Is market softening? How does your local market look?

108 Replies

Originally posted by @Joanne Tsai:

@Michael Brattelli yeah, our neighborhood is still crazy for the starter homes, esp the ones that don't require work. It's common to see 10% or 15% over asking. 

I know in NYC, the market is cooling a little bit, which is common for July/Aug. In order for a unit to go quickly, it usually requires no renovation, everyone seems to be aware it's extremely difficult to find contractors and good labors these days. 

My buddy just sold his 3br/1.5ba condo in Blackwood NJ for 245k when just two years ago they bought it for 150k. I live in North Jersey in Phillipsburg and it’s the same deal up here for homes under 300k.

Tampa continues to have a fast DOM. We are not seeing as many crazy over the ask prices with contingencies waived. There are lots of price cuts in the mid to high market (600 - 800k). However, anything under 600K which is priced right in a good neighborhood is moving.

I anticipate that with possible lockdowns in the NE and California due to the Delta variant we will see an additional lift from out-of-state buyers.

Still hot in East Texas. Property that sold for 360k last year just sold for 488k. Haven’t seen much in the multi-family area (haven’t looked hard), but single families are getting bought quickly and for prices over 25% higher than last year. 

I spoke to my commercial banker not too long ago -- he said his bank is approving 45-50% DTI ratios for residential loans.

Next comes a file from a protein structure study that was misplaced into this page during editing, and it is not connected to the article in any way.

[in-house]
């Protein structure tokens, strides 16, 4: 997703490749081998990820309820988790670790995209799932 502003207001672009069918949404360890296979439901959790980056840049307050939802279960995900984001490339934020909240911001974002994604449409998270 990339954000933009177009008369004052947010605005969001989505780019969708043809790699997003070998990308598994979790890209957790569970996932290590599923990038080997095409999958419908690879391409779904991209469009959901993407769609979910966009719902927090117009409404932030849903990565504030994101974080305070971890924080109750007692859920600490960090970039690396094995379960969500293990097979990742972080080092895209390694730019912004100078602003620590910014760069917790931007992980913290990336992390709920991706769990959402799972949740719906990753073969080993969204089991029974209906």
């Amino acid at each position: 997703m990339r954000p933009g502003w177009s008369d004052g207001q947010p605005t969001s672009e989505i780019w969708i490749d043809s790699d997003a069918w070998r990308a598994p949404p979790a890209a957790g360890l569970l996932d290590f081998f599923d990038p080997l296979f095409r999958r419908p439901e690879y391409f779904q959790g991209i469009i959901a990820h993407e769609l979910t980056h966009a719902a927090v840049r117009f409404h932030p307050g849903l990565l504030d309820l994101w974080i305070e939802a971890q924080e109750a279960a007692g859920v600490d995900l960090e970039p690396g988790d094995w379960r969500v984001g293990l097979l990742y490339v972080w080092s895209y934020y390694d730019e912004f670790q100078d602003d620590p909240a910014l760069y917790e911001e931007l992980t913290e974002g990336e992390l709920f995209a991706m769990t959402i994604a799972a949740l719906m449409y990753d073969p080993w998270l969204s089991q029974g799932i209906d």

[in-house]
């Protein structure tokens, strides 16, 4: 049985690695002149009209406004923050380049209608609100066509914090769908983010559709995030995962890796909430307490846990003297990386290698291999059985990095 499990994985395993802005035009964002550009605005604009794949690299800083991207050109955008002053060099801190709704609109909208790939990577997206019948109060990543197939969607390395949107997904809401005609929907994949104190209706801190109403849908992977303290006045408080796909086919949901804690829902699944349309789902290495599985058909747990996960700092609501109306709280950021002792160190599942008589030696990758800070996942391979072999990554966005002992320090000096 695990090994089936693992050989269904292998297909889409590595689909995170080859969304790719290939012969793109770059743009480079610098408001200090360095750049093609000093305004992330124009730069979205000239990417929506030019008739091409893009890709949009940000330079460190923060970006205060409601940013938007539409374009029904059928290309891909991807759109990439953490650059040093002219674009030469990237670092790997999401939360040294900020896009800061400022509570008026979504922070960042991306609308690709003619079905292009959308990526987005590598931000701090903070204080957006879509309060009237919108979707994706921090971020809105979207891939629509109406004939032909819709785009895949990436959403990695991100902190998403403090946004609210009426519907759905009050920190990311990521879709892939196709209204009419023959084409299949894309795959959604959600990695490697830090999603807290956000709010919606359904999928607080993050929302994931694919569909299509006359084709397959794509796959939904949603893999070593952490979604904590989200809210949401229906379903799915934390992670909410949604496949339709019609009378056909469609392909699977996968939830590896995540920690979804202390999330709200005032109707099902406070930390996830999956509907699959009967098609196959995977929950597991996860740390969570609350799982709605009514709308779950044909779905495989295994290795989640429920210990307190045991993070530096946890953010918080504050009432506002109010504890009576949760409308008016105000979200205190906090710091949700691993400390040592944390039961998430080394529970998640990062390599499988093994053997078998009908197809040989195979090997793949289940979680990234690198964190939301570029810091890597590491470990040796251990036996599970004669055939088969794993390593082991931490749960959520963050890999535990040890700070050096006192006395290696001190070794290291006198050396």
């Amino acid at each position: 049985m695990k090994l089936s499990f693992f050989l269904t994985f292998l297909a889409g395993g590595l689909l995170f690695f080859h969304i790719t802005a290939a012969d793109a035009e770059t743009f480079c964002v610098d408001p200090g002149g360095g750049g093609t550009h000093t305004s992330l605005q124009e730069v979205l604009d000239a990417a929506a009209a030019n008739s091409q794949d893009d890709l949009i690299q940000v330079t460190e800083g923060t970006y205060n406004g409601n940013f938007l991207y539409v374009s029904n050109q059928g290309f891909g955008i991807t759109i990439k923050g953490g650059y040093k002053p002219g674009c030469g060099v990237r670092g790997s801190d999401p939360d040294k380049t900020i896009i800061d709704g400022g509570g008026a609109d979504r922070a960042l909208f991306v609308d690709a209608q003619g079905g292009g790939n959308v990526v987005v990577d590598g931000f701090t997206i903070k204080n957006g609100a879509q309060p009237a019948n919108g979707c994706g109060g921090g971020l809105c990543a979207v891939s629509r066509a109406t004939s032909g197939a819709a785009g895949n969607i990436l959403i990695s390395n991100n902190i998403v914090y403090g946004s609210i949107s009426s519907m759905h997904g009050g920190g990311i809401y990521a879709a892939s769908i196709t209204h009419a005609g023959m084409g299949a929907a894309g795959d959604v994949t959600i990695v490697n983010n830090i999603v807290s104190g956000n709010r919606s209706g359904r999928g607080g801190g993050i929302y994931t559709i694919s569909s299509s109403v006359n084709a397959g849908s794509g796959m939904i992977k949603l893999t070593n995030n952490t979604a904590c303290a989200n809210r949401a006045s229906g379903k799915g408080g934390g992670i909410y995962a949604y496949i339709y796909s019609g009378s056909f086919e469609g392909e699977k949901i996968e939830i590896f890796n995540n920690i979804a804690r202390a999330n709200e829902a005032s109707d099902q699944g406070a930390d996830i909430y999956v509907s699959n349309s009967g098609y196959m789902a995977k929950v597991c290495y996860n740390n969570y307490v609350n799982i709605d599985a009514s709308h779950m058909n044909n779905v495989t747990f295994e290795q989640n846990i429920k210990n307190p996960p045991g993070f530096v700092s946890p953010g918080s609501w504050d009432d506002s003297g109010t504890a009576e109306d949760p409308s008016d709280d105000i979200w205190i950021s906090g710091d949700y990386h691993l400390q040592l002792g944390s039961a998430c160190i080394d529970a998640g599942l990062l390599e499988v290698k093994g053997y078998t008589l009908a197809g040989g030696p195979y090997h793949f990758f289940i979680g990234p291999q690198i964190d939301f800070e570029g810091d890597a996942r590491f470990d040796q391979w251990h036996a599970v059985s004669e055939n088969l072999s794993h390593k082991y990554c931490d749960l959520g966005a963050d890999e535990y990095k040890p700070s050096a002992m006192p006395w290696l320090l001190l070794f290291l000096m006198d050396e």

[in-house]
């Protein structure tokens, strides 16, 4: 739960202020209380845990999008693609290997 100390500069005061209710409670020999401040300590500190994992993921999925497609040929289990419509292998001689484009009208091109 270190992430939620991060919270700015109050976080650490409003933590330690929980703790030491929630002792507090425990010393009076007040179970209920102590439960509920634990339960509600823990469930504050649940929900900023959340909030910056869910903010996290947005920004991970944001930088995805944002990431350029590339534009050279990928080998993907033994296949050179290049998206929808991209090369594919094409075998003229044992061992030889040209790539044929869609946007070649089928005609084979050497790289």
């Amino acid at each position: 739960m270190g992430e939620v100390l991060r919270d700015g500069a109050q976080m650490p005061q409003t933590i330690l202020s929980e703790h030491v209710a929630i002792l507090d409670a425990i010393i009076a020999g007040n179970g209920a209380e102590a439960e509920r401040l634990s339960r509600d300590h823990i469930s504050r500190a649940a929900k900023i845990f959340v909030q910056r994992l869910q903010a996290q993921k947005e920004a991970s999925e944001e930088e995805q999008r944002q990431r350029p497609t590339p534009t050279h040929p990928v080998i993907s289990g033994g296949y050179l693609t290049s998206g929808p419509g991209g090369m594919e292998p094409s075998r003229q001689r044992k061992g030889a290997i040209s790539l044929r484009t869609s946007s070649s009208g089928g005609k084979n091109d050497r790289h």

In other words, there is a bubble being inflated without a doubt -- only question is: when does it burst? 

that's interesting, I've heard lenders are very strict of giving out loans because they think the market is going to tank soon. 

Originally posted by @AP Horvath :

I spoke to my commercial banker not too long ago -- he said his bank is approving 45-50% DTI ratios for residential loans.

In other words, there is a bubble being inflated without a doubt -- only question is: when does it burst? 

I cannot speak to the SFH market in California, but I have been watching the condo/townhouse market in a ski resort town composed primarily of second homeowners and STR. That very niche market seems like it's slowing down to me, but it's probably more of a pullback in a long-term channel of rising prices--maybe the result of seasonality or buyer fatigure. Remodeled properties that are on the low end of the price range tend to go quickly. Others are languishing on the market when they need a lot of work or are overpriced.

Our market in Brevard County FL has slightly softened. Over the past 4 months, inventory has increased 40 percent or so - from 700 to 1200 available properties, still a massive shortage of homes as compared to the 3500-4000 on the market just last year. Less offers as compared to 50 on a property before ect. It's getting to more of a less frantic market.